Hispanic Heritage Month: Strengthening Diplomacy by Embracing Diversity

It was almost 10 years ago when I found myself surrounded by a room full of diplomats and polyglots in a war-room style office monitoring and analyzing the representation of our nations’ foreign policies in international media.  I saw this internship in the Department’s Bureau of Public Affair’s Rapid Response Unit as an amazing learning opportunity, but not much more. In my mind, I was going to spend those next 10 weeks contributing, as best as I could with my mediocre Spanish language skills, and then return to south Texas with a good story to tell my friends and family.  Fast-forward 10 years, and the story is much different than anticipated.  I returned home, but only to pack my bags and tell my family that I was returning to Washington, D.C. to pursue a career at the Department of State.

I’ve had an immensely gratifying career since taking this initial step, crossing back and forth between roles in public affairs and human resources. In these roles, I’ve traveled the country encouraging others to consider a career in foreign affairs. In my conversations with Americans in cities across the nation, I assured them that Department needs employees from all backgrounds. I have travelled to overseas missions to see my colleagues in action abroad contributing to global events that will someday be a part of history books. Throughout my career, I have met many brilliant, motivated, and committed individuals from all segments of society who -- like me -- want to contribute through public service. I have also encountered many people who already are making contributions, by protecting and promoting America’s interests in the world.

Our colleagues abroad advance ideals like democracy, human rights, and an active civil society. In a sense, it is part of my job to make sure the Department practices what we preach. It is in the Department’s best interest to demonstrate to the world that as the face of the nation is changing, so too is the face of diplomacy. I currently serve in a role that focuses on our people – covering issues like career development, inclusion, diversity, and engagement. I promote the idea that every person possesses a unique perspective of the world; we have different life experiences that affect how we identify and solve problems and have skills that can add value to any organization.  Its then in the responsibility of the organization to ensure the individual recognizes the potential of their unique contribution, gain a sense of belonging, and develop to reach their full potential.

During Hispanic Heritage Month, which runs from September 15 through October 15, we recognize the accomplishments of those who came before us and contributed to the progress and development of our nation. We celebrate those leading the charge for parity and equity, and who help create a shared vision for the future of this country. My colleagues and I often refer to the Department of State as the “face of America to the world,” but the “face” of America is rapidly changing. Hispanics are the nation’s largest minority group at 57 million. We currently make up 18 percent of the United States population and are projected to make up 28 percent of the population by 2050. On top of that, Hispanics are the youngest of the major racial and ethnic groups in the United States, with a median age of 28, and are completing higher education at an unprecedented rate, according to the Pew Research Center. It is important that these individuals learn about opportunities to represent the United States domestically and abroad.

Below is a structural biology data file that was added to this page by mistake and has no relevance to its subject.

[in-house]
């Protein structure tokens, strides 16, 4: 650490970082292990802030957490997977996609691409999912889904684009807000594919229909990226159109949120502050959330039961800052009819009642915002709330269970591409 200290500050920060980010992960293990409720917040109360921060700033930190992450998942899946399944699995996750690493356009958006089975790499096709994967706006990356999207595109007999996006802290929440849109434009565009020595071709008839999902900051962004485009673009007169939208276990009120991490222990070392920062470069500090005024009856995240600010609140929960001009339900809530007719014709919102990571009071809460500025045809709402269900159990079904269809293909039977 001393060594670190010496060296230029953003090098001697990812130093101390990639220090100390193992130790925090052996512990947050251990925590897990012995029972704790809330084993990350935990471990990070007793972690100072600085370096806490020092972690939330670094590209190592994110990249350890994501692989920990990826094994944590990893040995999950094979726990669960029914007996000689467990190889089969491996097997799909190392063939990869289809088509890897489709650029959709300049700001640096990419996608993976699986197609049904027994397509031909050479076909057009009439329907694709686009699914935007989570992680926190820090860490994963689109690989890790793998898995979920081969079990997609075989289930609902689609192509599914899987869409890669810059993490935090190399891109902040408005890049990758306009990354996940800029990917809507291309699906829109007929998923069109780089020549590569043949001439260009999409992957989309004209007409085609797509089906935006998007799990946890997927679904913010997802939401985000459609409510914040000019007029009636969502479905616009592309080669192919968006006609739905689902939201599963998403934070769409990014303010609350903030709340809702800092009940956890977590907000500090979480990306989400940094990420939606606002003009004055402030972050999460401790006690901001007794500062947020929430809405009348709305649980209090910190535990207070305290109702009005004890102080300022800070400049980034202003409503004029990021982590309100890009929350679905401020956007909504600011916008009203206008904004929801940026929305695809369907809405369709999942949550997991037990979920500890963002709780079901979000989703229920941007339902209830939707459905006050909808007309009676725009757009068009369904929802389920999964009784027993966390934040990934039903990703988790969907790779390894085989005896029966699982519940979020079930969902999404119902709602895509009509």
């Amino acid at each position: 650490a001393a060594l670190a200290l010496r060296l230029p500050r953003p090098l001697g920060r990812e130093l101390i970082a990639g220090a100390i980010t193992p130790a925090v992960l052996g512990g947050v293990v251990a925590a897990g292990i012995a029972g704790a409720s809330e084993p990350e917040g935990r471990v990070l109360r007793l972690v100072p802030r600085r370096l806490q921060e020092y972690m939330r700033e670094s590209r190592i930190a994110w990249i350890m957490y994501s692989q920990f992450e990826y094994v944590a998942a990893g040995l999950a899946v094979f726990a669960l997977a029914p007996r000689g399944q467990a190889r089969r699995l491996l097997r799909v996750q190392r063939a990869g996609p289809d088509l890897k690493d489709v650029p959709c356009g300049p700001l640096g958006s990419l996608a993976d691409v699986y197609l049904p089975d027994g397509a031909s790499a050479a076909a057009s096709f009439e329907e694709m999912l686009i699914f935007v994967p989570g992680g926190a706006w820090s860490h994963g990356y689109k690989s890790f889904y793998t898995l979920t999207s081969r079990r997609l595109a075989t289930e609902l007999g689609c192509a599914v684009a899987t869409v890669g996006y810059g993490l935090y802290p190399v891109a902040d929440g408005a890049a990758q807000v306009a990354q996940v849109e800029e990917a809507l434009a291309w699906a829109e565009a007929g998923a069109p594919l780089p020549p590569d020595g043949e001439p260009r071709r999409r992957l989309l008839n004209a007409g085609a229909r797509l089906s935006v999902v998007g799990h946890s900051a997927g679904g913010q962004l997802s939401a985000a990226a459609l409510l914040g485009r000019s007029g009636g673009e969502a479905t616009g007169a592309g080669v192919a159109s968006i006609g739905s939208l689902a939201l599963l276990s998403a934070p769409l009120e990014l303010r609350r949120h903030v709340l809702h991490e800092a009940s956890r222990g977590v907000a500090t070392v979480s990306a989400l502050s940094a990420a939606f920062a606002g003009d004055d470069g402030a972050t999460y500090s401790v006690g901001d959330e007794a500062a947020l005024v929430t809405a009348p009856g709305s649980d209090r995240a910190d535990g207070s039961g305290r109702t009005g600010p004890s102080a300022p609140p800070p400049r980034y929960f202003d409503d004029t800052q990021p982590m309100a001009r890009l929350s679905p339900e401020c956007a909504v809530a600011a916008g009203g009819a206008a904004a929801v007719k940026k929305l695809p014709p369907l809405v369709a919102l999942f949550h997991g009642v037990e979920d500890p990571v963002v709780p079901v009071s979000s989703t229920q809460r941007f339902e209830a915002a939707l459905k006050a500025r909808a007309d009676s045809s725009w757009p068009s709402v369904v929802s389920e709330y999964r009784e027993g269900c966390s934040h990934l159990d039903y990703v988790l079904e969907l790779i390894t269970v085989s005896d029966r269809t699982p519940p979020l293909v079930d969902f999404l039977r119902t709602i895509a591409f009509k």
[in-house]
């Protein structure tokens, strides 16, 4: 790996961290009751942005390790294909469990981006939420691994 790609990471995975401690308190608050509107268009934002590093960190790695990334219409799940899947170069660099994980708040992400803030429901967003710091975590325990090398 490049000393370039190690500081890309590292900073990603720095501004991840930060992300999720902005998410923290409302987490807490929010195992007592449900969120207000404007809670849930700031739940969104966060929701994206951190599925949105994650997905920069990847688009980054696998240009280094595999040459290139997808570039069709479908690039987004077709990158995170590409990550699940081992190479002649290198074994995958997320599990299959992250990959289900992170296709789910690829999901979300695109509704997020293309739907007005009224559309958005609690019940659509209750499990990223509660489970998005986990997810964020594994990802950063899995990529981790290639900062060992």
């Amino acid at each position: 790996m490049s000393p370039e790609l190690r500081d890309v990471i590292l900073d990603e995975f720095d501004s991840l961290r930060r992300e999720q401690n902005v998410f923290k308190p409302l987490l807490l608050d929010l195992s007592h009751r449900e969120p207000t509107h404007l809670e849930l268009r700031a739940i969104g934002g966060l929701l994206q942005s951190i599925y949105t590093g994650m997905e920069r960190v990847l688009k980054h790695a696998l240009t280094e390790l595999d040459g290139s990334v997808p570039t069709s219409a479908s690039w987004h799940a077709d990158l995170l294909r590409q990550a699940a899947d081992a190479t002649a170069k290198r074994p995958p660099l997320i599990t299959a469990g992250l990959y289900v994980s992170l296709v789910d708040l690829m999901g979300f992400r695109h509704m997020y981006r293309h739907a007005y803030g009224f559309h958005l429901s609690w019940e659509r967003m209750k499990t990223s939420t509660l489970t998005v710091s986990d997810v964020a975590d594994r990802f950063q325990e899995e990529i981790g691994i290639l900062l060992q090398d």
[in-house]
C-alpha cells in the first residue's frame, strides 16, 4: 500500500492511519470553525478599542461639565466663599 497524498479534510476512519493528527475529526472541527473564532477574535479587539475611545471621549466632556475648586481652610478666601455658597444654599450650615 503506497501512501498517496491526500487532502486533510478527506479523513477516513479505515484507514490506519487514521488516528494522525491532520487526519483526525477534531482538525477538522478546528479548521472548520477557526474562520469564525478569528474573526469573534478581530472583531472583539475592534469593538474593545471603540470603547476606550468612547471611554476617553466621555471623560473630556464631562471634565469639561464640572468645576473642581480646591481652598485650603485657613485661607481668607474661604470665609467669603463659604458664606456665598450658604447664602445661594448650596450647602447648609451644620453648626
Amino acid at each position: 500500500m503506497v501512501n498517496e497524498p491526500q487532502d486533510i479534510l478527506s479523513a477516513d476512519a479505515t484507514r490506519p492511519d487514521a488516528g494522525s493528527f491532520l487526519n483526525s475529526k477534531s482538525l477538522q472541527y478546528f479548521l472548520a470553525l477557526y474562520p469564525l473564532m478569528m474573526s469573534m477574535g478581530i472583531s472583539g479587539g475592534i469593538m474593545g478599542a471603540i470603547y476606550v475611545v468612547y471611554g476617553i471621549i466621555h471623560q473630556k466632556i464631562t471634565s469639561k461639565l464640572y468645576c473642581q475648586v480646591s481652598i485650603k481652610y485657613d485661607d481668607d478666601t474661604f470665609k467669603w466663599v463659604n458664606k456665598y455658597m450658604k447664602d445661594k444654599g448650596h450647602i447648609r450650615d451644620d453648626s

I will never learn the backstory of how I was identified and selected, but I’ll be forever grateful for the individuals who recognized that I had something to offer. I didn’t study at a traditional foreign affairs feeder school, I am not a foreign policy wonk, and I didn’t have ambitions of a career in federal service.  So what could have caused them to pull my name of the hat?  If my selection wasn’t a random draw, perhaps the person who selected me had an understanding of the value of diversity and inclusion, in making our organization stronger and better-equipped in the future. Perhaps somewhere in their career they worked with fellow “Tejanos” like Ambassador O.P. Garza or Ambassador Cris Arcos and had a gut feeling about this applicant’s potential. Or, perhaps they believed, like I do, that anyone, when afforded the opportunity, can make meaningful contributions.

About the Author: Josué M. Barrera serves as the Department of State's Diversity Outreach Manager in the Office of Civil Service Human Resource Management.

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A headshot of Josue Barrera. [Photo Courtesy of Josue Barrera]
October 14, 2016

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